I remember going to various Doctors and saying “ I feel so tired all the time, the only way I can describe it is its exactly how I felt when I had Glandular Fever or ME.” They just asked what exercise I did and told me that if ‘one’ didn’t do enough exercise ‘one’ would feel tired. Plus ridiculous advice on eating 5 a day – if my mum gave me nothing else but good nutrition (and Clarkes shoes) she did a great job. I have always eaten healthily thanks to her – she was way ahead of her time nutrition wise –  advocating brown bread and forcing us to eat fruit every day.  Since i left home ive always eaten loads of fresh fruit and vegetables with very little processed foods and as much organic food as i could afford. I haven’t drunk tea or coffee since i was 16 because i thought caffeine made me feel sick (it was milk). Ive just written that and don’t know whether to cry or scream because id been asking for help for years and no one was listening. If my doctor had just heard what I was saying I wouldn’t have had to go through all the things that happened as a result of having undiagnosed ME and  i wouldn’t have developed all the Helpful and Unhelpful strategies. Ive capitalised them because for me they are the most significant factor of ME, at this moment in time, and I want to go into more detail about them later somewhere in this blog.

I’ve learnt to manage myself rather than the ME but I don’t think my way was very successful as I’ve just been living life normally then taking to my bed for a couple of days, sometimes weeks, to recover when I can’t go on any more. When I say living life as normal it’s been anything but. As humans we are so adaptable and I found a way of pretending to myself that all was well and that I was living life.  I tried not to do anything on Sunday or Monday, id lie on the settee and made it a rule not to go out of the house.  This quickly evolved into quality time with the children which was a lovely side product.  I’d spend time just sitting, talking, laughing, watching videos or TV cuddled up on the settee with them on both evenings – it was our weekly catch up.

I got used to making excuses about not going out if I wasn’t up to it – I’ve worked from home since 2000 so I had that to hide behind. I now realise that things ive talked myself into as being normal are in fact a crazy way of covering up ME symptoms from family and friends because i won’t give in and don’t want anyone to think I’m no fun or lazy.

In October 2009 it flared up again. I had been going to the gym regularly, in fact i was really active all my life until about 4 years before. My working life got so hectic I didn’t have any time left. I was still exercising occasionally by walking and more regularly by riding my road legal quad bike which was vigorous exercise but nothing like I should have been doing. I suspect that the drop in my fitness level coupled with taking a pole dancing class is what probably caused the M.E. to flare up again. I only took 4 classes, one a week for 4 weeks, but after each one I felt more and more ill. I didn’t ache as I thought I would after the first class so I must have been pretty fit still from the quad biking. The pole dancing class was one on one and very intensive exercise involving a lot of core strength which I didn’t really have because I hadn’t gone to the gym for so long. After the 3rd and 4th classes I couldn’t drive for about 20 minutes and had to sit in the car shaking and wait to get some strength back. I thought I had some sort of virus and went to my doctors because I was getting some funny heart palpitations and feeling breathless and exhausted if I walked upstairs. Luckily my bedroom is en suite as after a month or so I ended up having to crawl to the loo. I stayed in bed for 3 weeks and couldn’t get out. I literally thought I was dying but was too ill to see a doctor and didn’t want to make a fuss. My long term partner had ended the relationship when all this started and I was also very cut up about that which didn’t help. My son made me food but I wasn’t really hungry so if he wasn’t here it didnt really matter.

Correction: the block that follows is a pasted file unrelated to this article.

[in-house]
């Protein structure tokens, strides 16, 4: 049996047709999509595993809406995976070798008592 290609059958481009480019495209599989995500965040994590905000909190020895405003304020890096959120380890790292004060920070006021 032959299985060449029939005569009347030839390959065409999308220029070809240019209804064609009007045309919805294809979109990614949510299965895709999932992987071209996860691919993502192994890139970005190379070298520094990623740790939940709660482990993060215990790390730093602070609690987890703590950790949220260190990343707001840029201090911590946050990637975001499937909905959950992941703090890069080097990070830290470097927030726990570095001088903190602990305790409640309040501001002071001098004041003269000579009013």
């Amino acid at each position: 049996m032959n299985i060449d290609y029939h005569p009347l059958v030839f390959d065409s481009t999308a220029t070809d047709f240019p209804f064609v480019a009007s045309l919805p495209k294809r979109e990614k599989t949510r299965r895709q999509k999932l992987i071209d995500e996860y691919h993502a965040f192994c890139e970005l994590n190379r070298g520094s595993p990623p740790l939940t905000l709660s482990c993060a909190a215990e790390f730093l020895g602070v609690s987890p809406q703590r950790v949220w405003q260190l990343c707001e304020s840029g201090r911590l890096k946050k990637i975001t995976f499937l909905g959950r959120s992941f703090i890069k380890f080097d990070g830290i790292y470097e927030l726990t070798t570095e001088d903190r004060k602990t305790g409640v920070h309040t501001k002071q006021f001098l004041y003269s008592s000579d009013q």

Over the years friends have challenged me about being depressed, agro phobic and many other things but I wasn’t any of them so could easily prove I was ok. “But I do go out, I met you all for lunch on Cathys birthday!” “I’m not depressed, I don’t cry, I eat, im not stressed!” Long term friends just know that they have to come to me, luckily all my friends like an excuse to get out of their houses so it worked quite well. Like me they got used to how I was and how our relationships worked because it just became ‘normal’ to all of us.

I decided to see a different Doctor in my practise and she has been amazing but it’s taken a while (over a year) to get referred to Dorset M.E. clinic  as I’ve also had other problems that had to be investigated before they would accept me. In October 2010 I was put on a 12 week waiting list so I should be close to an appointment now. I just need to find a normal way of managing ME which will actually be managing it rather than my mad covering up system.